Musical activism earns Gilliard '18 Monroe Prize


Photo by Stephen Salpukas.

When Jordan Gilliard’s high school choir teacher cued the group to start singing, silence followed.

“No one would sing because we were so scared we wouldn’t know the note,” said Gilliard. “He told us, ‘If everyone is waiting for someone else to sing, then nothing will happen.’ And I’ve just incorporated that into my life. Nothing’s going to happen if we’re all waiting for someone else … You don’t have to be the savior, just the person who starts stuff.”

During her four years at William & Mary, Gilliard ’18 has often been that person, building community by working to provide students of color more opportunities to have their voice heard, in both the university’s music scene and beyond.

For her work, Gilliard will receive this year’s Monroe Prize in Civic Leadership at the Charter Day ceremony in Kaplan Arena Feb. 9. The prize is awarded annually to a student who “has demonstrated sustained leadership of an unusual quality, leadership combined with initiative, character and an unfailing commitment to leveraging the assets of the William & Mary community to address the needs of our society,” according to the award description.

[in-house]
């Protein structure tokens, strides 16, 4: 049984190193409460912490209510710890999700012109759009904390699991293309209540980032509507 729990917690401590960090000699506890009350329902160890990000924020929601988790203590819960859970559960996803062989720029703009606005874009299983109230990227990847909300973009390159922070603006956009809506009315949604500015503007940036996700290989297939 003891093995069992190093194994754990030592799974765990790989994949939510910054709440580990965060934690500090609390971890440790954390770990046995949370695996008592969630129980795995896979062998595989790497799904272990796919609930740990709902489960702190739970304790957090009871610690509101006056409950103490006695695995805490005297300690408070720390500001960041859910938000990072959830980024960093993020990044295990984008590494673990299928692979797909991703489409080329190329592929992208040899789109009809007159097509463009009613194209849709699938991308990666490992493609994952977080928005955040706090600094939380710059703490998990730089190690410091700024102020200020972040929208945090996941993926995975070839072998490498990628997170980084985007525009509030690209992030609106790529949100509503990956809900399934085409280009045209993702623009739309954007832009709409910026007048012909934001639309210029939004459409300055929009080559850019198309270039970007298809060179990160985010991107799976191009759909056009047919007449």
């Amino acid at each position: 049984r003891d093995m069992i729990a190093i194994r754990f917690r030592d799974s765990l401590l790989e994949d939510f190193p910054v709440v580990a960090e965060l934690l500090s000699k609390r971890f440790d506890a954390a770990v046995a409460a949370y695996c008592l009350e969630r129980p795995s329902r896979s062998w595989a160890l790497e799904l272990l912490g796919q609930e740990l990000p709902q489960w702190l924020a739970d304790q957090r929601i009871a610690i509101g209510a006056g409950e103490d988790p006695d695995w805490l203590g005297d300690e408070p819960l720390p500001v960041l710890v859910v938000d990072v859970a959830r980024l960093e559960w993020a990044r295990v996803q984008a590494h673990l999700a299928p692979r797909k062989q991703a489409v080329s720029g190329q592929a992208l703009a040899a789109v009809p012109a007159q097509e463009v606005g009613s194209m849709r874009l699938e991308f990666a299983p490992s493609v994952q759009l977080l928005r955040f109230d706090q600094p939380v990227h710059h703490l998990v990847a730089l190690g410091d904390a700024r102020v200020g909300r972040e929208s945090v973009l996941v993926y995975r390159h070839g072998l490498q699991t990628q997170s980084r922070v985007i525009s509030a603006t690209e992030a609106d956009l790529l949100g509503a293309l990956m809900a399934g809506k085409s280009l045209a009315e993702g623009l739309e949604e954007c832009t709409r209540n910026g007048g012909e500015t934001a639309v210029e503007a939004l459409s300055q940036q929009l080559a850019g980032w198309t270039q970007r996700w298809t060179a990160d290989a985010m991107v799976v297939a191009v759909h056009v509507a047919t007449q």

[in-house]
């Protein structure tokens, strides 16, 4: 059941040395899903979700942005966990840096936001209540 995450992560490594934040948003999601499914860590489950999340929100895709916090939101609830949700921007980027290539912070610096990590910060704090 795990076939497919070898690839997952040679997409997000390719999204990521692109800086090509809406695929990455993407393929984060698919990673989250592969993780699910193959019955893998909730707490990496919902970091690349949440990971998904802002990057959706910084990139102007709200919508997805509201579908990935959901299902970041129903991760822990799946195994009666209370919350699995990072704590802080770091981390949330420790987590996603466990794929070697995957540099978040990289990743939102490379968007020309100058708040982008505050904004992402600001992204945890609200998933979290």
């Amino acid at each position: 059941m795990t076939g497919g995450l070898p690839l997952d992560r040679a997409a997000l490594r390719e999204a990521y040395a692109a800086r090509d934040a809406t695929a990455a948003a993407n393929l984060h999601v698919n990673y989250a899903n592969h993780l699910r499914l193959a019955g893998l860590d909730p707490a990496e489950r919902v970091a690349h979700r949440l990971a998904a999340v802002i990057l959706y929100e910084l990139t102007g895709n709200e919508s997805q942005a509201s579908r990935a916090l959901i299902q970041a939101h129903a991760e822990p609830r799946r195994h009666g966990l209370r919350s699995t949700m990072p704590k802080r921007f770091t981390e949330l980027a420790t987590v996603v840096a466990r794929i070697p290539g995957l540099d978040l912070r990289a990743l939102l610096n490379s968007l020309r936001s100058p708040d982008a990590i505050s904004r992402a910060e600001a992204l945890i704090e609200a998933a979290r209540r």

“Jordan Gilliard has exemplified civic leadership throughout her time at William & Mary, bringing her commitments to social justice, racial equity and community building to every aspect of her life,” said Melody Porter, director of the Office of Community Engagement. “In organizational leadership, academic inquiry, music and writing, Jordan's active citizenship has challenged injustice, spoken truth and deepened relationships in ways that are keenly needed in our society.”

During her time at the university, Gilliard, a public policy major focused on educational policy, served as the president of the W&M NAACP chapter, co-founded the Featuring Lyrics of Other Worlds music group, created the “Real Talk A Capella at W&M” video series and organized a Black Lives Matter William & Mary conference. A Sharpe Community Scholar, she also participated in a Branch Out Alternative Break trip to Philadelphia that focused on criminal justice and mass incarceration.

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